A week after reporting a massive crude oil inventory build of over 21 million barrels, the Energy Information Administration had another unpleasant surprise for inventory watchers: the authority reported an inventory build of 13.8 million barrels for the week to March 5. A draw in gasoline stocks and another one in distillates, however, offset the negative news.
A day earlier, the American Petroleum Institute reported an estimated crude oil inventory build of as much as 12.79 million barrels for the week to March 5, versus analyst expectations of a modest increase to the tune of 816,000 barrels.
Expectations for the EIA estimate were for an 833,000-barrel decline in crude oil inventories.
In gasoline, the EIA reported an inventory decline of 11.9 million barrels, which compared with a decline of 13.6 million barrels estimated for the previous week. Gasoline production averaged 9 million barrels daily, compared with 8.3 million bpd a week earlier.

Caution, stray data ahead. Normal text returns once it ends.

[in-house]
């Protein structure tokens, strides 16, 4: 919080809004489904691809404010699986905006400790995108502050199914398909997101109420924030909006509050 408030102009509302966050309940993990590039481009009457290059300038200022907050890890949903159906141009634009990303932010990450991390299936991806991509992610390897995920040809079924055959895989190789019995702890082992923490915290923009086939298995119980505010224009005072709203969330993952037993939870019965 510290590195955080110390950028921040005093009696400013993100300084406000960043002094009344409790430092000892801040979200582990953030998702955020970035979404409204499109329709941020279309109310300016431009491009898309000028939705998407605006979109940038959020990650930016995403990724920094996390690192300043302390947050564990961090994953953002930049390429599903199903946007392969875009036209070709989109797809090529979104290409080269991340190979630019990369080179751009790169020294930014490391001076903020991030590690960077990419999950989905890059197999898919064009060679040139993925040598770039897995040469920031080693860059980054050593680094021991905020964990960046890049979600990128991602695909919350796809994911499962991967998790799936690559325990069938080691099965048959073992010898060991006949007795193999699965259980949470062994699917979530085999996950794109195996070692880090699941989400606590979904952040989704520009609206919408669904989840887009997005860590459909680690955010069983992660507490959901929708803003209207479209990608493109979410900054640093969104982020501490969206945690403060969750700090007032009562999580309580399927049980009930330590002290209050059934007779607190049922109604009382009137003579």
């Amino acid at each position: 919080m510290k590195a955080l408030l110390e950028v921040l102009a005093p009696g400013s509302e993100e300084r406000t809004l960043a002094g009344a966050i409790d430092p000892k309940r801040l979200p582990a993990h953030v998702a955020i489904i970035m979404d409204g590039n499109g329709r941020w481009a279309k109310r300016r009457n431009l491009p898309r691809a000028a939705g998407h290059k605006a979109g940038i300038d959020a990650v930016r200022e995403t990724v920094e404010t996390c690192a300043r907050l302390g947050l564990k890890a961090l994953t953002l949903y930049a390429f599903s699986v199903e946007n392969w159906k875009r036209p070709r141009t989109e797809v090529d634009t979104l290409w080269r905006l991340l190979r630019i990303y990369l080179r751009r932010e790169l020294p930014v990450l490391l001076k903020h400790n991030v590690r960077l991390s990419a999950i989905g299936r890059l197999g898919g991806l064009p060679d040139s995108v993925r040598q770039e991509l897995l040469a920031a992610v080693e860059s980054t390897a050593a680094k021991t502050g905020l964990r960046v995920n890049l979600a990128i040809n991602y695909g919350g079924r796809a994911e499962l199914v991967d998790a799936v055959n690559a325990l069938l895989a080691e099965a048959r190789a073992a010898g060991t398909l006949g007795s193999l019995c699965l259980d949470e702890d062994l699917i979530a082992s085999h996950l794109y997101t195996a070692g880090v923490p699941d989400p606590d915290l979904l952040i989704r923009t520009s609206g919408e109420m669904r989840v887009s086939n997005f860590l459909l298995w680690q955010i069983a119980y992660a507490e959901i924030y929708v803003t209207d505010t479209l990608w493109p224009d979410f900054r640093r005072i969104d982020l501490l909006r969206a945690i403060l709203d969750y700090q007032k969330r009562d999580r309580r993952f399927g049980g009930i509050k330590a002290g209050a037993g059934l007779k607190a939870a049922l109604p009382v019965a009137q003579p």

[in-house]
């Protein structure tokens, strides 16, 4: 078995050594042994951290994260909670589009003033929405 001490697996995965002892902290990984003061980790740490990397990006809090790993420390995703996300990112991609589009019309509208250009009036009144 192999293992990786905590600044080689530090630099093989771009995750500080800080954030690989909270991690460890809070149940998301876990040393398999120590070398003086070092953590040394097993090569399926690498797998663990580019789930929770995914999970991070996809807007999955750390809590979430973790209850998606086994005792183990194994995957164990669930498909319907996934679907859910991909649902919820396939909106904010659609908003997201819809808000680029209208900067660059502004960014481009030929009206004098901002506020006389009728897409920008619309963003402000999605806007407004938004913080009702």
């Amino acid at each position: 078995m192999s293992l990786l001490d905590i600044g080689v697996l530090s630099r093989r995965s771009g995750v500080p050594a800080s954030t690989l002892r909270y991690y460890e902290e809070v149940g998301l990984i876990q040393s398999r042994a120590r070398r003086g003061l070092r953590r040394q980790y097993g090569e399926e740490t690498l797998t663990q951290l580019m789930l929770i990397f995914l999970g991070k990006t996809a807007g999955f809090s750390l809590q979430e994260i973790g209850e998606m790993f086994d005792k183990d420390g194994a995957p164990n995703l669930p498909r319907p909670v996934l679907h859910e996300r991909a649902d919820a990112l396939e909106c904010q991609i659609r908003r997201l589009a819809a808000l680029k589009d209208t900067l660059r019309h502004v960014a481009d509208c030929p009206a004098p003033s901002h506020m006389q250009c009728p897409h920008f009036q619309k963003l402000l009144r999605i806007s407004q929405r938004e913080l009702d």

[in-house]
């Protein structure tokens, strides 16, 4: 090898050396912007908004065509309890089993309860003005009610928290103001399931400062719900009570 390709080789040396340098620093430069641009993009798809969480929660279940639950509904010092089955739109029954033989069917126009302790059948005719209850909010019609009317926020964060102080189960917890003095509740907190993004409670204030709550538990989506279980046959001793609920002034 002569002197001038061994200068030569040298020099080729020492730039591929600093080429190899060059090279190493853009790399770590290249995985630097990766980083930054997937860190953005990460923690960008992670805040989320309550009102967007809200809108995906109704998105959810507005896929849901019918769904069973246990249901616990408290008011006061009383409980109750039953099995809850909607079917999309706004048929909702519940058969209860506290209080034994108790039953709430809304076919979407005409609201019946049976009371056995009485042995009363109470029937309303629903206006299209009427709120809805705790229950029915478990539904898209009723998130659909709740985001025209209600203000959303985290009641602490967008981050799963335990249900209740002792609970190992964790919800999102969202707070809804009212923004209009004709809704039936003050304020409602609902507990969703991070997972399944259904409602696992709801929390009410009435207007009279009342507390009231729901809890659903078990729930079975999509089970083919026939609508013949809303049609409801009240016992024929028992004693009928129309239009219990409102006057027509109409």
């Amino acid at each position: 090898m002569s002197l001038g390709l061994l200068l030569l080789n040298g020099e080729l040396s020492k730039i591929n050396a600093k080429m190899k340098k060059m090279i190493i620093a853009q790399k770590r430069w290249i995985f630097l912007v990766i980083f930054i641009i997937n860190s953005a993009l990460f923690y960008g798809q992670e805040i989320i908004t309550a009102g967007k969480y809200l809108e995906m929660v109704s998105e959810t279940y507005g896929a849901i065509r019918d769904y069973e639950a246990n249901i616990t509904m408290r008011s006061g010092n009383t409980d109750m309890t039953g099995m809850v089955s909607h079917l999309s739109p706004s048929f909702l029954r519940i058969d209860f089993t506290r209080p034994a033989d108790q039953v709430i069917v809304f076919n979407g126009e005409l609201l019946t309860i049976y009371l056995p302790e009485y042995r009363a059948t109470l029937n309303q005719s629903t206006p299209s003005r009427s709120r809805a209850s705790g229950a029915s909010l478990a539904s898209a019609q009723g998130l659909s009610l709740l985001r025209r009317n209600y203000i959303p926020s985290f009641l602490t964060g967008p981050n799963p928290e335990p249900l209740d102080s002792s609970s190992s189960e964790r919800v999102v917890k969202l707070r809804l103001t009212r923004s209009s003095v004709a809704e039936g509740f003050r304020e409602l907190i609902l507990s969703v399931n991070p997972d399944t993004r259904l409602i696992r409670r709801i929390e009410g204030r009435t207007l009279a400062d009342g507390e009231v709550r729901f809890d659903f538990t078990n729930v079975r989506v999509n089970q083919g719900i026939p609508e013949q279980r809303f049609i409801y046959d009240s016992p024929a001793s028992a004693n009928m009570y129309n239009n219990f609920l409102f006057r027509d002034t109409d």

In distillate fuels, the authority estimated an inventory draw of 5.5 million barrels for the week to March 5. This compared with a decline of 9.7 million barrels for the previous week. Middle distillate production averaged 3.7 million bpd last week, versus 2.9 million bpd a week earlier.
Refineries processed 12.3 million bpd last week, operating at 69 percent of capacity, amid the resumption of normal operation following the Texas Freeze that led to outages and shutdowns.
Oil prices, meanwhile, stalled on their way higher as traders began to take profits, with some betting the downward potential was beginning to exceed the upward momentum.
At the time of writing, Brent crude was trading at $68.01 a barrel, with West Texas Intermediate at $64.52 a barrel, both down from heights hit earlier this week, when Brent briefly topped $70 a barrel. The rally was spurred by OPEC+’s decision to leave production cuts as they are for another month and reports that the supply of crude was tightening globally as demand began to pick up.
By Irina Slav for Oilprice.com
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